an image-scanning apparatus scanning the density of the dot array formed by the image-discharging apparatus;
a density-measuring-pattern-forming unit causing the liquid-discharging apparatus to discharge a predetermined number of droplets from each of the liquid-discharging units so as to form a density-measuring pattern on the droplet-landing object in accordance with a density measuring pattern discharge command signal providing a uniform density to all, pixel trains lying in a main scanning direction;
a scanning unit causing the image-scanning apparatus to scan the density of the density-measuring pattern formed by the density-measuring-pattern-forming unit;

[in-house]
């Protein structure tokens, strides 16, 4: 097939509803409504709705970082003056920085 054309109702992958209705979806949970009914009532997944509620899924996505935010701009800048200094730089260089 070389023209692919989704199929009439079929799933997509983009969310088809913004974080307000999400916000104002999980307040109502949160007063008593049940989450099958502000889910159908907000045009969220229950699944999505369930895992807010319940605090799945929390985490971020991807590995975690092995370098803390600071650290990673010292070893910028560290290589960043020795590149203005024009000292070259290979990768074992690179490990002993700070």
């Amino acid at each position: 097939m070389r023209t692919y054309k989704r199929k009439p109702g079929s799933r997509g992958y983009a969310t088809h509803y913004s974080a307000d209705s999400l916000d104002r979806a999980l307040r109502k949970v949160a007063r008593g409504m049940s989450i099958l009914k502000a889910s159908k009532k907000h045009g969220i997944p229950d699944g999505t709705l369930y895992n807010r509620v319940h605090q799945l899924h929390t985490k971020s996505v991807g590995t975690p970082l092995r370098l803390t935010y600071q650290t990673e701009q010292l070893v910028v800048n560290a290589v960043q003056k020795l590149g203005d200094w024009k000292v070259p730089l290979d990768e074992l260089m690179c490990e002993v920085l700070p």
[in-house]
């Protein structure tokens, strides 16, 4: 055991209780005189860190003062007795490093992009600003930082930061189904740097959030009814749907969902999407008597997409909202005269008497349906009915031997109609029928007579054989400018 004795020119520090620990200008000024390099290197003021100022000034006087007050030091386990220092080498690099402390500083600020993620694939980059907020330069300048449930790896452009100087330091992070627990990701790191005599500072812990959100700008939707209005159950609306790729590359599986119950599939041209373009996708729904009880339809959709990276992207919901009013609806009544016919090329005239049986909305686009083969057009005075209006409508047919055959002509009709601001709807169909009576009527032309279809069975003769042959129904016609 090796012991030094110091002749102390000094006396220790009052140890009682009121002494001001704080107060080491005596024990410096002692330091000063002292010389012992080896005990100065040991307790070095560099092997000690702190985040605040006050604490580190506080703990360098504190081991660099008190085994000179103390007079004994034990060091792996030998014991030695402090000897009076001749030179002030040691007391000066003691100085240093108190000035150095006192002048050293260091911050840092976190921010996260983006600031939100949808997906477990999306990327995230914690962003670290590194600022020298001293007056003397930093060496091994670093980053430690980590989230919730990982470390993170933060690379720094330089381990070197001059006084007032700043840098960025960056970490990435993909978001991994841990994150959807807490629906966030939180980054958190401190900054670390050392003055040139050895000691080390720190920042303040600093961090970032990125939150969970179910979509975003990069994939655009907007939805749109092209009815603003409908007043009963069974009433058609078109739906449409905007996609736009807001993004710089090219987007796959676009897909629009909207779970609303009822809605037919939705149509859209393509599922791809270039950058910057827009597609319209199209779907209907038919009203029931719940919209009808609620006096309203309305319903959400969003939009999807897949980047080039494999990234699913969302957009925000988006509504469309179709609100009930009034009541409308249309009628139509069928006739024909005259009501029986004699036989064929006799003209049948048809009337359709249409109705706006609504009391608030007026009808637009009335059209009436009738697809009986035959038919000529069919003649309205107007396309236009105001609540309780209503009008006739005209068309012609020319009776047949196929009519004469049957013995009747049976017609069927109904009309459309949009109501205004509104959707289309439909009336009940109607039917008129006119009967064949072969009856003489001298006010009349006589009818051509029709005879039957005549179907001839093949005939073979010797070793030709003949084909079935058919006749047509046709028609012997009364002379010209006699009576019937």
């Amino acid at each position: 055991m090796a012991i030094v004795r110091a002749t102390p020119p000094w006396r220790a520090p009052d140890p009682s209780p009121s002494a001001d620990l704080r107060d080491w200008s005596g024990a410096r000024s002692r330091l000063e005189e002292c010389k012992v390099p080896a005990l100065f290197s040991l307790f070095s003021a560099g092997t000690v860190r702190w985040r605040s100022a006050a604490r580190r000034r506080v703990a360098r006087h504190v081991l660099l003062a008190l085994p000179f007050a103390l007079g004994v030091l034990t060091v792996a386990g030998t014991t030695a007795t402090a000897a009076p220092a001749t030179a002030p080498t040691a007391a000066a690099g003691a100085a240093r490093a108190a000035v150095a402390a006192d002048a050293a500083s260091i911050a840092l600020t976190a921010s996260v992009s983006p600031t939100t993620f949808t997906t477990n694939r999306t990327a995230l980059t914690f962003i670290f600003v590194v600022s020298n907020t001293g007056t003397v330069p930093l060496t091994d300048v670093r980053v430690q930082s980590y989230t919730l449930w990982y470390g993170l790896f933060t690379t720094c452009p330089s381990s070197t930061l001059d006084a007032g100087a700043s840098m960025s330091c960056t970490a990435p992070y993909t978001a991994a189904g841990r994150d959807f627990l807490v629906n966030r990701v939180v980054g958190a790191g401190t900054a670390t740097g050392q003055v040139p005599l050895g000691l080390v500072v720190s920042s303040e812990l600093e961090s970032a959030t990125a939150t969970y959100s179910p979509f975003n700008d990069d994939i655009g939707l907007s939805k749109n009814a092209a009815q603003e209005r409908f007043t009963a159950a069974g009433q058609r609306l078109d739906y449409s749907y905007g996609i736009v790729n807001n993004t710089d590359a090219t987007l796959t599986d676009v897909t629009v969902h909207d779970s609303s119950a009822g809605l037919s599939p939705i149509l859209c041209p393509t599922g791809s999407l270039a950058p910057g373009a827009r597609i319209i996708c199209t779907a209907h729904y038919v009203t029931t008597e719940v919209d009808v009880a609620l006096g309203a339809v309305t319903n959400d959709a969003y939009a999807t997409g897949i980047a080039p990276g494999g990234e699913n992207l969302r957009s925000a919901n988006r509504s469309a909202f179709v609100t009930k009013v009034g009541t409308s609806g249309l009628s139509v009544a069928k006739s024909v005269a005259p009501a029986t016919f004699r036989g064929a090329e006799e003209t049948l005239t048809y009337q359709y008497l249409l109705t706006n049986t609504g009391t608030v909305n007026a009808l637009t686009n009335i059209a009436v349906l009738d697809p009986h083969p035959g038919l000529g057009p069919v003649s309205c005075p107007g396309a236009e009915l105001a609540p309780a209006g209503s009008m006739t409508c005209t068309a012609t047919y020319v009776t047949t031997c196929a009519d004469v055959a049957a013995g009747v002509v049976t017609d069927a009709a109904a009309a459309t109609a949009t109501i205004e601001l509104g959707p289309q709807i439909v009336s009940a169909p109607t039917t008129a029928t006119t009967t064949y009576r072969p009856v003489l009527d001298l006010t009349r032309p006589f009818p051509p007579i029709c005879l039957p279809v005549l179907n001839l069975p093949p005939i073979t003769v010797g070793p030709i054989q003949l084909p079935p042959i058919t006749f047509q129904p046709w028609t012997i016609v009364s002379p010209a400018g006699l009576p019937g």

an obtaining unit obtaining density information with respect to each pixel train on the basis of the scanned result of the density-measuring pattern scanned by the scanning unit:
a memory storing the density information, obtained by the obtaining unit; and
a control unit controlling the head upon receipt of a droplet-discharging command signal, on the basis of imput image information and the density information stored in the memory with respect to each pixel train, so as to adjust the density of the pixel train corresponding to the input image information by making the number of droplets to be actually discharged from the liquid-discharging units different from the number of droplets in accordance with the input image information.